Basic and simple CSS that every WordPress user should know


Thanks to content management systems such as WordPress, it is now tremendously easy to create websites, let alone with the help of layout designers such as Divi or Elementor.

You don’t even have to learn to program, you simply install WordPress, a well-designed theme and customize your website at the click of a button.

All the code your website needs to function has already been developed by programmers in HTML, CSS, PHP and JavaScript, you just concentrate on customizing your website and creating content.

But it is also true that anyone who has a WordPress site, at some point might need to alter SOME code.

It is not that you are going to become a web developer, programming in PHP and JavaScript professionally, but knowing the basic HTML and CSS codes, which are the basics of any website, you will have a more complete control of your website, WordPress or whatever it is created with.

As we recently saw the basic HTML that every WordPress user should know, today we will focus on the basics of CSS, with tricks and ideas that will give you the tools to not have limitations when customizing your website.

Where the customization settings of your WordPress theme end, you will have all the potential of CSS to design your website without limitations.

If you found it easy to learn basic HTML, you will love CSS, because the impact on the look of your website will be immediate.

Today you are going to take the most important leap of your life in your relationship with web creation!

But, let’s start at the beginning …

What is CSS?

CSS stands for Cascading Style Sheets. CSS is the language used by web designers to style a web page.

It controls the colors, font styles, backgrounds, column sizes, scalability and all other styles of a web page. Without CSS, web pages are flat, with no appeal and nothing to entice you to view or read them.

CSS is what we use to apply styles to the HTML of a website.

For example, a blog looks very different without CSS:

I think it is clear what CSS is for, isn’t it?

Given this, and the importance of CSS for the web as we know it, in which the appearance, the presentation is everything or almost everything, let’s learn the main elements of it so you can start now to apply styles with CSS.

Selectors, classes and IDs


In CSS the basis of everything is the selector, which is an abbreviation that indicates the code to which the style will be applied.

You can point to specific paragraphs in the site with a p {}. (Any code that applies to the selector is enclosed in curly brackets.) In many cases, these element selectors will point to HTML tags that you create your web page with (such as p {} that applies to <p> or h2 {} and <h2>).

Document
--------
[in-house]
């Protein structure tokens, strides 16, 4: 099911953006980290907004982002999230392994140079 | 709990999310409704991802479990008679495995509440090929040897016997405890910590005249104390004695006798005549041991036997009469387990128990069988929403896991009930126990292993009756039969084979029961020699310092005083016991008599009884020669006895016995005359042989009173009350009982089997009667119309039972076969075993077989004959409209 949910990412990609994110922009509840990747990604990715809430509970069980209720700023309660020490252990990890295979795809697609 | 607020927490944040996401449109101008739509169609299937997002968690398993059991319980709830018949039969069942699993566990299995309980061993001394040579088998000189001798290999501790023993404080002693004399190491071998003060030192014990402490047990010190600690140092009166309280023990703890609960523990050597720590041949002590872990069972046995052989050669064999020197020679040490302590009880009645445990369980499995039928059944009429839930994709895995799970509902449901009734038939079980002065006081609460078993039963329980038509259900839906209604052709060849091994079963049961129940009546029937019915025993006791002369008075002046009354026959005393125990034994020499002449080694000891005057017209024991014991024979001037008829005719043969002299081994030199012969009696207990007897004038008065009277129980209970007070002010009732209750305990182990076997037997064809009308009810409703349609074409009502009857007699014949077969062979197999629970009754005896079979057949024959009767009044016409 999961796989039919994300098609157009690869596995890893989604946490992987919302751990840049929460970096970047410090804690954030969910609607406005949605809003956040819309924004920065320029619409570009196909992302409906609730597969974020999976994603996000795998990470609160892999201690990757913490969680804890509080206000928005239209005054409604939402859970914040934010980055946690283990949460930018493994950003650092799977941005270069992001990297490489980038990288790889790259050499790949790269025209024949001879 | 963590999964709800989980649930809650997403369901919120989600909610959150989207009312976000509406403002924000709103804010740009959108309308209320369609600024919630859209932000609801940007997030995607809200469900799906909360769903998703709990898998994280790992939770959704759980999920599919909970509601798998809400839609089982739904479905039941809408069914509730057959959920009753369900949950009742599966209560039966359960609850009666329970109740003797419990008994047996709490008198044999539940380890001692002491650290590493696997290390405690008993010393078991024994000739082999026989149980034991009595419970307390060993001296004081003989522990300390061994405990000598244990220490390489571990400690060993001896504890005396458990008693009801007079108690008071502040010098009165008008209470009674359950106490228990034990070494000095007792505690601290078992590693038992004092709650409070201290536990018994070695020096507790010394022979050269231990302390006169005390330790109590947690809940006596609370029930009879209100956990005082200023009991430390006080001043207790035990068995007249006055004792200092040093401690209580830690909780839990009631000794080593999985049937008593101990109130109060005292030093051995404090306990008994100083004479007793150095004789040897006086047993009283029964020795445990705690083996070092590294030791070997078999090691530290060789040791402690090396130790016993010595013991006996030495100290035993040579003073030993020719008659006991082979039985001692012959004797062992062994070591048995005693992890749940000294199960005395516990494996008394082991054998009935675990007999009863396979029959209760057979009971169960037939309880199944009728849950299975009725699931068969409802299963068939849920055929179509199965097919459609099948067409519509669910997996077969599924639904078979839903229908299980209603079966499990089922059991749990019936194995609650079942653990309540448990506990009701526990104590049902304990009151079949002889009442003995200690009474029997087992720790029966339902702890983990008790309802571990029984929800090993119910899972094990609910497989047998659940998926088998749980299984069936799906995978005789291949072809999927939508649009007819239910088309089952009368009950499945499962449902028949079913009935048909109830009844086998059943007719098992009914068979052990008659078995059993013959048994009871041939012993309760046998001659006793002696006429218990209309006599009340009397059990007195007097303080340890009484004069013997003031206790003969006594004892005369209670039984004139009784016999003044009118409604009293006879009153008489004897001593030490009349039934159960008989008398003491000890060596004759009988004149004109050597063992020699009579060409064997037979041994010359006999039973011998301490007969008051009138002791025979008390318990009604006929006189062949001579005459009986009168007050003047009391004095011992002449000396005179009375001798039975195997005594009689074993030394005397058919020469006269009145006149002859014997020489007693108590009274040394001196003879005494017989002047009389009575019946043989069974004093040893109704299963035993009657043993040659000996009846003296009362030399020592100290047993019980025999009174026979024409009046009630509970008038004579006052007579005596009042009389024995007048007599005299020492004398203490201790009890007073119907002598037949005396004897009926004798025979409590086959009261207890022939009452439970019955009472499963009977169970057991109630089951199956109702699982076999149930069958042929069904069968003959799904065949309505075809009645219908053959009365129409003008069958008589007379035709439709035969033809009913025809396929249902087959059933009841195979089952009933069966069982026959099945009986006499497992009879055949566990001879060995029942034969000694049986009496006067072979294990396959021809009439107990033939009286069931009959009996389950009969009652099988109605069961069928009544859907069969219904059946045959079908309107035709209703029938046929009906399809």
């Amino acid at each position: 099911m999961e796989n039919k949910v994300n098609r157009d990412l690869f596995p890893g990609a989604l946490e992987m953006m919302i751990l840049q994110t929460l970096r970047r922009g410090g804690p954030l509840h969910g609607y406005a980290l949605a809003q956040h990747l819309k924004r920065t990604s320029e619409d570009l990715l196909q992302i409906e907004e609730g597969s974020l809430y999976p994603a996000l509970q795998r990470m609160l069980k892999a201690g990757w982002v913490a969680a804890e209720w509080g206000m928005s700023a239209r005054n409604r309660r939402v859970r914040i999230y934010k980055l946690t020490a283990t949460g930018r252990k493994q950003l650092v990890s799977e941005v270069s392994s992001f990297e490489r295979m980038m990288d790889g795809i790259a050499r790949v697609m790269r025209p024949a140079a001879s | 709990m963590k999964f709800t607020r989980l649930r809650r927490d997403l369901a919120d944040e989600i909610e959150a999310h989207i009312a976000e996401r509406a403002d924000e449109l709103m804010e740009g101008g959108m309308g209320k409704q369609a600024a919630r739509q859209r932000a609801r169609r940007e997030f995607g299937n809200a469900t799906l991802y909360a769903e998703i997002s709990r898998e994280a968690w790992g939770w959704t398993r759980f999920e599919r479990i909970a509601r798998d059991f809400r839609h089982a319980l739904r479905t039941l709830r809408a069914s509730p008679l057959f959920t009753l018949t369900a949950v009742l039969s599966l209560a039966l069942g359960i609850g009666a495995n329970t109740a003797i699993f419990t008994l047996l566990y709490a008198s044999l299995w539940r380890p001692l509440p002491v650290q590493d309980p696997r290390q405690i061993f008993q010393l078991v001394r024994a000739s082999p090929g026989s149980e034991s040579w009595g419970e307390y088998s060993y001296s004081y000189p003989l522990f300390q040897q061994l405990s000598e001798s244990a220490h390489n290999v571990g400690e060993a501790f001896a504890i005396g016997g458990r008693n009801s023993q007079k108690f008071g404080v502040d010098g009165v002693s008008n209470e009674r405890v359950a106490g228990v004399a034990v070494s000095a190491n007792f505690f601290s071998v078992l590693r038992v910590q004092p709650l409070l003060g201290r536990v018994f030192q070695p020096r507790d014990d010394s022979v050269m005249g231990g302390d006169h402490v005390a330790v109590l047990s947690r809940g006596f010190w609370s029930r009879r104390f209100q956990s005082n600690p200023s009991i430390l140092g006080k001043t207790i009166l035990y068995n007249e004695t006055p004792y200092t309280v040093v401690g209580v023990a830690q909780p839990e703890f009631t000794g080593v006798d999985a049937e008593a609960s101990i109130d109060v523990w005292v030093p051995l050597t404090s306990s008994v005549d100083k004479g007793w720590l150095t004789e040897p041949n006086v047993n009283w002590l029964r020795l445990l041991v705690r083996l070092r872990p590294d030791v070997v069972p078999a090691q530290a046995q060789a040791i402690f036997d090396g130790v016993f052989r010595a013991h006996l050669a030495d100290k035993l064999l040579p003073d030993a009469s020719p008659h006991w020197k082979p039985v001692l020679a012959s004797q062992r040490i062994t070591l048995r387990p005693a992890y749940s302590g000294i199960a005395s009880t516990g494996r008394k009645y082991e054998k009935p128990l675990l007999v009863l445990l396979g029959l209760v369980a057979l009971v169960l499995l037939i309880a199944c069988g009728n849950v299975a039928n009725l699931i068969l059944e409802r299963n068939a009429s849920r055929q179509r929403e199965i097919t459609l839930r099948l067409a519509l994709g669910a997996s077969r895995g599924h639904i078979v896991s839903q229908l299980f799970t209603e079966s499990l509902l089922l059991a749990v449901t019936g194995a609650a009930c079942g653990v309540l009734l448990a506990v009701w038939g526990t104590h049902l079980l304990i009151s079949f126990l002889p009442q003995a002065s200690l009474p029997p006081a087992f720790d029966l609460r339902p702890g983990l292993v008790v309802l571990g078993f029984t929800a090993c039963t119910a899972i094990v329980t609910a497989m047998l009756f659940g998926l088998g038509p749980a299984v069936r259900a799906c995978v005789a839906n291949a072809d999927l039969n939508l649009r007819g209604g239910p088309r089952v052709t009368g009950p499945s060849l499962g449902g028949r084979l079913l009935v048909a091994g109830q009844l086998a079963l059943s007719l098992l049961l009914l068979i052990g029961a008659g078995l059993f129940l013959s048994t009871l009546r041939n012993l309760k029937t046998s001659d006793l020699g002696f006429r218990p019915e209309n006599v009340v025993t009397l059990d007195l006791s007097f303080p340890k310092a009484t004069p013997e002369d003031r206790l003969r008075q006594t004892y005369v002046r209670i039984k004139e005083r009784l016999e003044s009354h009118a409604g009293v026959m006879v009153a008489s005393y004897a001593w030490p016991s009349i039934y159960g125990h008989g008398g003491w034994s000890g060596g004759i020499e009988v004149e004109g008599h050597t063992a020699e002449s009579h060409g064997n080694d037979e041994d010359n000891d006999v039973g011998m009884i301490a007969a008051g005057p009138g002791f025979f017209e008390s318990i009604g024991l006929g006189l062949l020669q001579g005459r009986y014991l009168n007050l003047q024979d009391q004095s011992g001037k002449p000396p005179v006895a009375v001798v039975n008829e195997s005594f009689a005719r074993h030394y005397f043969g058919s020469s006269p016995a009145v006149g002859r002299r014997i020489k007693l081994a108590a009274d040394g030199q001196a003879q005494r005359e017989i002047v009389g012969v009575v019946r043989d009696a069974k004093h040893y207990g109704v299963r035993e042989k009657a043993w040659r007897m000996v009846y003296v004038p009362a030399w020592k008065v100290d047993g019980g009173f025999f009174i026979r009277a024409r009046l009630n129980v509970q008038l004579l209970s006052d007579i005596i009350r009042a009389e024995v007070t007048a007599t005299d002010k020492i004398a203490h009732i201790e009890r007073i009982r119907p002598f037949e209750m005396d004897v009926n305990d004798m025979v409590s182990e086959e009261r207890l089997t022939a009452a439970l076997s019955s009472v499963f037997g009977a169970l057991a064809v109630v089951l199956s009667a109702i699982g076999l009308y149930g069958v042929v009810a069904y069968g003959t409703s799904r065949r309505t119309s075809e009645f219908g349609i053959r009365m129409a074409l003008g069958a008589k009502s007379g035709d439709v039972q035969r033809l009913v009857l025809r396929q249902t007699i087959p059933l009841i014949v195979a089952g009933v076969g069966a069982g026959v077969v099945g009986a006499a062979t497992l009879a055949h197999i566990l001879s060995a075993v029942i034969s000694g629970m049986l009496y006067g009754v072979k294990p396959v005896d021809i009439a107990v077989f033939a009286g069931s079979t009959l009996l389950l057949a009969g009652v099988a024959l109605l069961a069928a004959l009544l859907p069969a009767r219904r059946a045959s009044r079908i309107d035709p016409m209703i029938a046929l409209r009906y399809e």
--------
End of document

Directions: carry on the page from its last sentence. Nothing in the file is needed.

Then we have classes, which are specific types of selectors that you define. For example, if you want to style only the H1 headers of posts you would have something like .post-title {}.

A CSS class selector is identified by a dot or other indicator in front of the selector. They are used to apply to elements throughout the web, but not to base elements like an H1. While we’re at it, notice that the selectors will not have a dot, or other indicators, in front of them, which means they apply to the base HTML.


CSS IDs work exactly like classes, except for two small differences.

They are preceded by a # symbol in front of the selector, and that their name is given by a very specific, unique or very limited instance of an element that needs some special styling. For example #contact-form {} or #subscription-box-end-of-posts {}.

These IDs indicate that, instead of applying to an element type, they refer to specific individual elements.

Example of use:

p {
color: red; //Red color in all paragraphs
.class {
color: white; //White color in the element type class
#id {
color: blue; //Blue color in the specific element id
}Code language: PHP (php)

Other selectors

As we are looking at the basics of CSS we are not going to get into more complex selectors, but they do exist.

You can apply pseudo-classes, which can be applied, for example, only when hovering over a link. Or an attribute selector, which will only be applied to elements that have a specific parameter. Also, you can trigger CSS that is relative to the position of an element using p::after or img::before.

It can be incredibly advanced and complex to get it right, so for learning the basics, it’s not something you need to worry about. However, I did want you to know that there are much more specific ways to interact with the HTML document.

Colon and semicolon

I said before that all CSS code goes inside curly brackets, right? But inside these brackets, each line of customization must end with a semicolon (;). This tells the browser that that particular style is complete.

By the way, spaces don’t matter in CSS, except for readability, but the semicolon is mandatory at the end of each customization, yes or yes.

Also, between the CSS style and the value you have to put a colon (:), and again, no spaces matter.

Example of use:

.main-content .article{
font-family: Arial, Helvetica, sans-serif;
margin-top: 20vh;